Bart De Maerschalck, Maarten van Esbroeck, Stefaan Ides, Yves Plancke, Styn Claeys
Friday 3 july 2015
12:36 - 12:39h at South America (level 0)
Themes: (T) Sediment management and morphodynamics, (ST) Basin-wide sediment management, Poster pitches
Parallel session: Poster pitches: 15J. Sediment - Basin & Environment - Wetland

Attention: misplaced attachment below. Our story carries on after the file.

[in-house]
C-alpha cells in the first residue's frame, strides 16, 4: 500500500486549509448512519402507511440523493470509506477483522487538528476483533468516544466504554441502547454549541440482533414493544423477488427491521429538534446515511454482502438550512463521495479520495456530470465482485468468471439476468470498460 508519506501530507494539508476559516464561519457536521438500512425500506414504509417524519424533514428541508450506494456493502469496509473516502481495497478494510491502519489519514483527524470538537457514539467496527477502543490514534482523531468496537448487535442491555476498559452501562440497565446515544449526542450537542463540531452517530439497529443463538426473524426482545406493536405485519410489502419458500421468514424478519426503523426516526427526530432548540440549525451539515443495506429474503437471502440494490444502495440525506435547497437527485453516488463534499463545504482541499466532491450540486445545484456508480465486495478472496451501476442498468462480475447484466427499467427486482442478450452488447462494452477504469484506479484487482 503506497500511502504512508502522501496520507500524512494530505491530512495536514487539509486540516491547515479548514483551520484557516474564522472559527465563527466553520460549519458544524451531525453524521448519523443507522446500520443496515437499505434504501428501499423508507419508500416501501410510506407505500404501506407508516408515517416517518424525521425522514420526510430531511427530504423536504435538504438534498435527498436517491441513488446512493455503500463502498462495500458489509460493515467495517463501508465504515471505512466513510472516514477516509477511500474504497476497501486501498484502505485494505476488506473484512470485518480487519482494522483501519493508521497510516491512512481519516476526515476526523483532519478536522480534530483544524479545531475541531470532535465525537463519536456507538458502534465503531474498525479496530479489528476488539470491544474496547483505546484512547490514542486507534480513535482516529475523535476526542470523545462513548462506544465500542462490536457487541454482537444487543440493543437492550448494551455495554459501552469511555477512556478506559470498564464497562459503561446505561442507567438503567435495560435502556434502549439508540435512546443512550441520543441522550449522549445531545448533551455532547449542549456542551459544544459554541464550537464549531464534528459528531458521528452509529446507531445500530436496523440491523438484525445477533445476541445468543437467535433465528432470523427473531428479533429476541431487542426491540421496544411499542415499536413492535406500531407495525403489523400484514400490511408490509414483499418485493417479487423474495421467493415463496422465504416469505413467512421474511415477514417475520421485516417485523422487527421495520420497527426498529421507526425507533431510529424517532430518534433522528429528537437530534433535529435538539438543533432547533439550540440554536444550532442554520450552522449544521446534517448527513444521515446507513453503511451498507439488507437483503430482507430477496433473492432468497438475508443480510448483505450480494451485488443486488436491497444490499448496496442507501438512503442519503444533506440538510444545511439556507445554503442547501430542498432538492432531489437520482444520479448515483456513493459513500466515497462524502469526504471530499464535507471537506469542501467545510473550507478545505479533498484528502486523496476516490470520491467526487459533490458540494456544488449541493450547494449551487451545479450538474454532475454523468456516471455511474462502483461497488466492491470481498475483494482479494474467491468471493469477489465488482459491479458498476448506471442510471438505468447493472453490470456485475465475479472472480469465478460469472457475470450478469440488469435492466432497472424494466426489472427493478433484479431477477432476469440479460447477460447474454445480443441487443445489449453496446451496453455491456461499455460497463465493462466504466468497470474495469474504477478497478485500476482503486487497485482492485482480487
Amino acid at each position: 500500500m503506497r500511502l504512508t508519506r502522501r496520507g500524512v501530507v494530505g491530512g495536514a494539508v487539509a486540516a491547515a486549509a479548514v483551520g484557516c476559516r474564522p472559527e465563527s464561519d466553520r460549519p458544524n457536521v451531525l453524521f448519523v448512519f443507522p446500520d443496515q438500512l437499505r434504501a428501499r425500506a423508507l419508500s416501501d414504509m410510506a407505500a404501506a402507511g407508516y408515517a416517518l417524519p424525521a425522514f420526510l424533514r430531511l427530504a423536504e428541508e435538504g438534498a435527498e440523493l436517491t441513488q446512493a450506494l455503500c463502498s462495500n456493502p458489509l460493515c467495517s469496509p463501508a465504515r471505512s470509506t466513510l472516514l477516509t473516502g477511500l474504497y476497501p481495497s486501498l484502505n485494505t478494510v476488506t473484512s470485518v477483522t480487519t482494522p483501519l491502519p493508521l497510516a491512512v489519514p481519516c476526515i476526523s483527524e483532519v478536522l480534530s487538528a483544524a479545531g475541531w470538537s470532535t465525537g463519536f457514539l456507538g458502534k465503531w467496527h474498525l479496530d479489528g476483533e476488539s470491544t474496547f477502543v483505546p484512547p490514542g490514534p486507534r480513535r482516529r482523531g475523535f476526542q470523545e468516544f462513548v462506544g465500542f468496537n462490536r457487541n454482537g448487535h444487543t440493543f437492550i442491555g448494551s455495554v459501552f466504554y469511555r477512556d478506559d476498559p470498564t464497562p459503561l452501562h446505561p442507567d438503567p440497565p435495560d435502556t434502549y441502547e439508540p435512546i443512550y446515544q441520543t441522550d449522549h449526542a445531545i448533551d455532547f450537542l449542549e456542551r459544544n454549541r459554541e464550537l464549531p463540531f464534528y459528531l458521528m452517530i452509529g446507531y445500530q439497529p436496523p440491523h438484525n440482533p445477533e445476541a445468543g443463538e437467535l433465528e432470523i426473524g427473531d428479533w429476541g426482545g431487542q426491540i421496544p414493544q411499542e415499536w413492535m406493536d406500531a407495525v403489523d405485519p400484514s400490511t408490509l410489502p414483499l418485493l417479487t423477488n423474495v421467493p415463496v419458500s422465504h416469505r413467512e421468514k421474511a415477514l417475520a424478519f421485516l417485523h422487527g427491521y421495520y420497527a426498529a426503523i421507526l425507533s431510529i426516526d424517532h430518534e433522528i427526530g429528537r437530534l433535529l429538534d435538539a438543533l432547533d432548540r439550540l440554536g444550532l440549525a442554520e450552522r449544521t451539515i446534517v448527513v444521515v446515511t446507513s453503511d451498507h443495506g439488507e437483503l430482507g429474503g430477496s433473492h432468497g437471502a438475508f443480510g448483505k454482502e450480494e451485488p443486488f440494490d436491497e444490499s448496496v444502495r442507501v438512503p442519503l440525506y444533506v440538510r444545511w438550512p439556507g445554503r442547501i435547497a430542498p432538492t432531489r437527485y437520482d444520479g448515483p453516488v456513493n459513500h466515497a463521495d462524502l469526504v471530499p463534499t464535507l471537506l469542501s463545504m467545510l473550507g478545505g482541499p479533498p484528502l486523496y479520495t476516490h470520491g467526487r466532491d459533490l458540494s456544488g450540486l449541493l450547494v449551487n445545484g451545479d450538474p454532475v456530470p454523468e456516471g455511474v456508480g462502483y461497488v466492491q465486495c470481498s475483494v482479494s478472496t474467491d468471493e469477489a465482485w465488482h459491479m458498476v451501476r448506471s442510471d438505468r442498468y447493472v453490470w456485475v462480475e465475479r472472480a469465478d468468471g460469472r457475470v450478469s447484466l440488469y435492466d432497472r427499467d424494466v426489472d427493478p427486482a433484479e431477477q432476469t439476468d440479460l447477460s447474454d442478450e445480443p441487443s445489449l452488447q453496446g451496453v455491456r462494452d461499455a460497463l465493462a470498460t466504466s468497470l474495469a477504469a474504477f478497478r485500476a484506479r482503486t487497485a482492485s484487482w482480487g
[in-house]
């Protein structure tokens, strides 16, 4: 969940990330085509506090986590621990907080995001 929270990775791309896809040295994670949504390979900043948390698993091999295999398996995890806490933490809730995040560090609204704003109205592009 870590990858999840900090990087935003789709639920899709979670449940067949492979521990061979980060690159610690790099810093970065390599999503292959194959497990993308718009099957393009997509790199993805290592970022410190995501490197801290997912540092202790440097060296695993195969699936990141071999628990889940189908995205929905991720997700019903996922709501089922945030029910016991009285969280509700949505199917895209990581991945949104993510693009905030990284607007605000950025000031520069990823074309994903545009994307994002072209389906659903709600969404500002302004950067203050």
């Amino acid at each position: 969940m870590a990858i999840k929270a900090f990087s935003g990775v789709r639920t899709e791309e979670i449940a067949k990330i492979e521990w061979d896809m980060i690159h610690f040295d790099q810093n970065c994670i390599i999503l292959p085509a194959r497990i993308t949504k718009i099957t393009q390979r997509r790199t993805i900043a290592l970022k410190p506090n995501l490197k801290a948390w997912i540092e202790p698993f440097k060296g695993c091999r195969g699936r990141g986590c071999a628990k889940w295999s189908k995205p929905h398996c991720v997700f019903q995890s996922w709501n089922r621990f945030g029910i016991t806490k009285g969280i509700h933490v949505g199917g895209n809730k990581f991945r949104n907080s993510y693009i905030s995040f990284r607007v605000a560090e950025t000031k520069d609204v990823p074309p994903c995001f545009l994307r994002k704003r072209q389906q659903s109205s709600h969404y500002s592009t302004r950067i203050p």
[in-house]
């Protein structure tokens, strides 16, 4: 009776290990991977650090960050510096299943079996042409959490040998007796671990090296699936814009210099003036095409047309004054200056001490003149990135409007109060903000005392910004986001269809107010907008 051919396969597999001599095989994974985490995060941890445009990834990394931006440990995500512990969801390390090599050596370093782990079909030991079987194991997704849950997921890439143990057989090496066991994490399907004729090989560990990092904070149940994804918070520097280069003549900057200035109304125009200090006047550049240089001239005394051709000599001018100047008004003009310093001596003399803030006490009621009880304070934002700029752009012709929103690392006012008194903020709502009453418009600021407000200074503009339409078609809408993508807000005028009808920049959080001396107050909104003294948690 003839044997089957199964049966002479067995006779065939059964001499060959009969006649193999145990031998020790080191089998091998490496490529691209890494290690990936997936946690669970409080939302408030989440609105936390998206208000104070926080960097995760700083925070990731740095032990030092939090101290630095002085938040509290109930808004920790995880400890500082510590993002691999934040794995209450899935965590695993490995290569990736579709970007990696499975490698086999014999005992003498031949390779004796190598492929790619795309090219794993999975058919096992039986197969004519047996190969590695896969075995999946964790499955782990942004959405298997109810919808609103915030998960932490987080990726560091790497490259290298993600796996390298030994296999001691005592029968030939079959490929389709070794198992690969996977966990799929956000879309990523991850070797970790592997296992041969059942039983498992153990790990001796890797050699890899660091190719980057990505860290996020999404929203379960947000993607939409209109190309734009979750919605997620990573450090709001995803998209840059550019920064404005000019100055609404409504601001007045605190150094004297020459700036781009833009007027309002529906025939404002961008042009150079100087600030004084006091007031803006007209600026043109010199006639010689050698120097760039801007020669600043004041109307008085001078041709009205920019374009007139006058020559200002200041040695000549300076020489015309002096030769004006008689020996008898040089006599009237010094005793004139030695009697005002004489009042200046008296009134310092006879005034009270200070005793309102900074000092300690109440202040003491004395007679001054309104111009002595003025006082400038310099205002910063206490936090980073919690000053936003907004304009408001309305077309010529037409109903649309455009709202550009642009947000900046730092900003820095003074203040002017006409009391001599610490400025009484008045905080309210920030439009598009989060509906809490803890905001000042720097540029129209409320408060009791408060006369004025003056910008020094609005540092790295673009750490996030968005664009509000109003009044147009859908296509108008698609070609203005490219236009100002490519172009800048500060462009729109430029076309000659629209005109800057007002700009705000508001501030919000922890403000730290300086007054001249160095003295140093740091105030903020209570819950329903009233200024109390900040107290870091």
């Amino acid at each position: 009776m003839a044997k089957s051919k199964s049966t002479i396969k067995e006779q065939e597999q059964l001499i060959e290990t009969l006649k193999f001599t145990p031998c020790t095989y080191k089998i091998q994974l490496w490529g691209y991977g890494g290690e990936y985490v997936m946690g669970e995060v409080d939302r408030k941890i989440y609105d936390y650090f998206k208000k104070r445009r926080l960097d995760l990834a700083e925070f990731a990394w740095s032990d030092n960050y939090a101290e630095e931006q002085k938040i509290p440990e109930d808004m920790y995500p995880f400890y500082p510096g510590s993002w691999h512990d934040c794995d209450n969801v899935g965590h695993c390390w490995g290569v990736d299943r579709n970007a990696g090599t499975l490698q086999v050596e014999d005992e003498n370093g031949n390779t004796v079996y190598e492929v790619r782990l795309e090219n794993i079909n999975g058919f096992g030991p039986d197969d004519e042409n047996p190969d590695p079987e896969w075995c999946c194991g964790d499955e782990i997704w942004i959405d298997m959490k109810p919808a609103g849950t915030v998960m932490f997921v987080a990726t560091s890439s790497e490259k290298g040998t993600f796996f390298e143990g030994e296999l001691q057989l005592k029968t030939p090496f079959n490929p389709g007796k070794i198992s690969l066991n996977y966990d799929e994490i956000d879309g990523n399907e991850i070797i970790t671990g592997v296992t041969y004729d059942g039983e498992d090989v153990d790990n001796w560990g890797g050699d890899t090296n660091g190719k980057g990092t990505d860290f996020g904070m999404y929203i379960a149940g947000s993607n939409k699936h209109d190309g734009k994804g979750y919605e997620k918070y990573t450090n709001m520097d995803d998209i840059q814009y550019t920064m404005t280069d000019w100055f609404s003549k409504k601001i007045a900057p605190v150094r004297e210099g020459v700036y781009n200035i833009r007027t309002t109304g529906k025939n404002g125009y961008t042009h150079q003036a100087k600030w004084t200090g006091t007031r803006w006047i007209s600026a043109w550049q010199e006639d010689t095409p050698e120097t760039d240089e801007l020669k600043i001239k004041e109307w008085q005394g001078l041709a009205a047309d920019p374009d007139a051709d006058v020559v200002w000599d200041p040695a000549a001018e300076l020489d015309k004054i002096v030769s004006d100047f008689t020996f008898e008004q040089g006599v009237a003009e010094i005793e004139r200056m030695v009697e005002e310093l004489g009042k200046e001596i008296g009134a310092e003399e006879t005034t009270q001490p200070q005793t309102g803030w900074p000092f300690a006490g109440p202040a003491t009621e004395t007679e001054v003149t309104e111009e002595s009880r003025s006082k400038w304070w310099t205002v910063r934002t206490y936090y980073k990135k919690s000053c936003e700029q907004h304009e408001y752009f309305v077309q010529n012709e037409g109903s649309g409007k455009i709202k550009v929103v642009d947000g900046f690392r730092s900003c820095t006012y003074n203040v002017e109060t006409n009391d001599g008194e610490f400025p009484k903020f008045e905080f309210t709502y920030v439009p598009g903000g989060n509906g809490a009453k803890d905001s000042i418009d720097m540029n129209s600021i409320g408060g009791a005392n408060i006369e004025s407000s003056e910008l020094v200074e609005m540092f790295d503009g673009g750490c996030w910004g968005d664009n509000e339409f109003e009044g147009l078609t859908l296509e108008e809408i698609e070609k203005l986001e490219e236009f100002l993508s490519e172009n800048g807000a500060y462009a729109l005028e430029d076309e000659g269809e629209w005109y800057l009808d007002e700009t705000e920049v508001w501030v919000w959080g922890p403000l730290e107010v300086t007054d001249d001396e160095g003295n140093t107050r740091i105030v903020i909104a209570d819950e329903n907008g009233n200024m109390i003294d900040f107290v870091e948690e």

In 2006 the Flemish authorities in association with the Antwerp port authority launched the AMORAS project as a sustainable solution for maintenance dredging material from the port of Antwerp. AMORAS stands for Antwerp Mechanical Dewatering (Ontwatering), Recycling and Application of Sludge. The building of the site started in October 2008. End of 2011 the installation became operational. After separating the sand from the dredged material, the remaining sediment is mechanically dewatered and stored. The ambition is to finally recycle the dewatered sediment for other beneficial uses, e.g. in construction materials. Dredged material is temporarily stored in the AMORAS under water cell (under water cell). An electrically powered cutter suction dredger picks up the sediments from the underwater cell and pumps it to the sand separation. The underwater cell is a local deepening, up to 16m depth in the shelter dock along the main port navigation channel. The underwater cell is separated from the navigation channel by an underwater steel dam reaching up to 9m below the surface. In 2013 it was noticed that from all the dredged material dumped into the underwater cell only 70% was recovered again by the cutter suction dredger and send to the sand separator. Since summer 2013 both de dredging activities inside the port and the production rate of the cutter dredger and the AMORAS dewatering site have been increased. Since that time no more that 50% of the delivered material could be removed from under water cell by the cutter dredger. At the same time the Antwerp port authorities noticed an increasing mud layer in the neighbouring navigation channel. However, in order to pump sludge with a preferable density of around 1.12ton/m³, the operator of the cutter suction dredger needs to operate the cutter at a depth of 12m below the surface. For both the operator of the AMORAS site and the authorities it was necessary to get a clear view on the spill mechanism of sludge at the underwater cell. Different techniques and surveys have been executed in order to monitor mud layer responses, mud densities and shear resistance, consolidation processes inside the underwater cell and sediment plumes during dumping. Results of these analyses and recommendations to the operators and authorities will be discussed in the proposed paper.